Several years ago, I had the fortune to ride along with sea otter researchers off the coast of Big Sur, California, in the United States. As we cruised the coastal waters to prepare for sea otter captures, we noticed an enormous, pale shape floating near the ocean surface.
As you can see in the photo above, even with the wide expanse of the deep blue sea, this object was hard to miss.
“It’s gotta be a sunfish,” one of the biologists said. Indeed it was.
The ocean sunfish, or mola (Mola mola) is a giant among fishes. A relative of puffers, it is considered the heaviest of the bony fishes, with one Japanese specimen weighing in at 5,071 pounds (2.3 metric tons) and measuring 8.9 feet (2.7 m).
Ocean sunfish are most often seen when they bask and float near the water surface, drifting like a large plastic bag in the water. Given this sloth-like behavior, and its great size and odd fin arrangements, people assume molas are typically inactive creatures.
And they would assume incorrectly. Take a look at this video, where at the 2:30 mark, the mola speeds off in powerful fin strokes and launches itself towards the surface — leaping clear out of the water:
Here is another video showing a smaller mola breaching repeatedly, to the surprise of tourists:
For some reason, ocean sunfish are often afflicted with external parasites — many gruesomely dug into the sunfish’s skin, with some trailing like streamers on bicycle handlebars.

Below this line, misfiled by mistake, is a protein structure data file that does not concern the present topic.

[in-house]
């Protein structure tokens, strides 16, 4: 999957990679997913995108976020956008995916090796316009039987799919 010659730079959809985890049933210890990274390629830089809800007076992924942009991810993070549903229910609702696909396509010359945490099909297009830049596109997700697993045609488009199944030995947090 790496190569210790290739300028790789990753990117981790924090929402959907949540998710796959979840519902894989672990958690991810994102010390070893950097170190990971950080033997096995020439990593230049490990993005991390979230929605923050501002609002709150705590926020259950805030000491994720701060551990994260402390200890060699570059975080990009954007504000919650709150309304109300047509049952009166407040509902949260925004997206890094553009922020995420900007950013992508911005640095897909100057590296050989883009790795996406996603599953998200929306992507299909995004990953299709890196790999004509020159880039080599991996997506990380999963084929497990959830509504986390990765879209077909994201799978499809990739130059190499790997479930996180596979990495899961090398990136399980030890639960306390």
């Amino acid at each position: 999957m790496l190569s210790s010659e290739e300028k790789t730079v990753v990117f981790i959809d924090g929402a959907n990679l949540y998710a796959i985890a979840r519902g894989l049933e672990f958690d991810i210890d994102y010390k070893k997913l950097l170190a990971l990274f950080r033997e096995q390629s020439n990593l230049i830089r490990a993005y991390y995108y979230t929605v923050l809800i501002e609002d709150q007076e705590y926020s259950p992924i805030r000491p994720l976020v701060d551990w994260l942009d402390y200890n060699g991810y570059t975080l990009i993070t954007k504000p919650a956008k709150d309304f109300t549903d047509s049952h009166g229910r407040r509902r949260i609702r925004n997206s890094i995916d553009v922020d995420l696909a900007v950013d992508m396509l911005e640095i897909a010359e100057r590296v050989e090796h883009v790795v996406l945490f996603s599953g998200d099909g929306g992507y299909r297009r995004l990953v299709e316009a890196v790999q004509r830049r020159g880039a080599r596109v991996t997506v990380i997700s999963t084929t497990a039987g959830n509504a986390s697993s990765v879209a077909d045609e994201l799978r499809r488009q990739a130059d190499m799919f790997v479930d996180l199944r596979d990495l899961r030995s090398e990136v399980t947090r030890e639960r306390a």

The breaching behavior may help molas dislodge some of these pesky parasites (Konow 2006). For more surgical precision, molas near coral reefs will allow themselves to be cleaned by smaller fish, such as butterflyfish and cleaner wrasses, as can be seen in this video at the 0:40 mark:
But elsewhere, molas rise to the surface and call in “air support”. Somehow, molas have learned to present themselves to seabirds — shearwater, gulls and albatross — lining up in schools of 50-plus individuals, awaiting seabirds to land on the sea surface, peek their heads below the water, and pluck and pull away at the molas’ parasites with their sharp beaks (Abe et al. 2012).
The molas get rid of their parasites, while the birds get a free buffet meal. Watch this incredible symbiotic behavior in this National Geographic clip:
Mola mola (Linnaeus, 1758)
Ocean Sunfish (click for names in other languages)
FishBase Page: http://www.fishbase.org/summary/mola-mola
Abe, T, K Sekiguchi, H Onishi, K Muramatsu, T Kamito. 2012. Observations on a school of ocean sunfish and evidence for a symbiotic cleaning association with albatrosses. Marine Biology 159: 1173-1176. doi: 10.1007/s00227-011-1873-6
— Ben Young Landis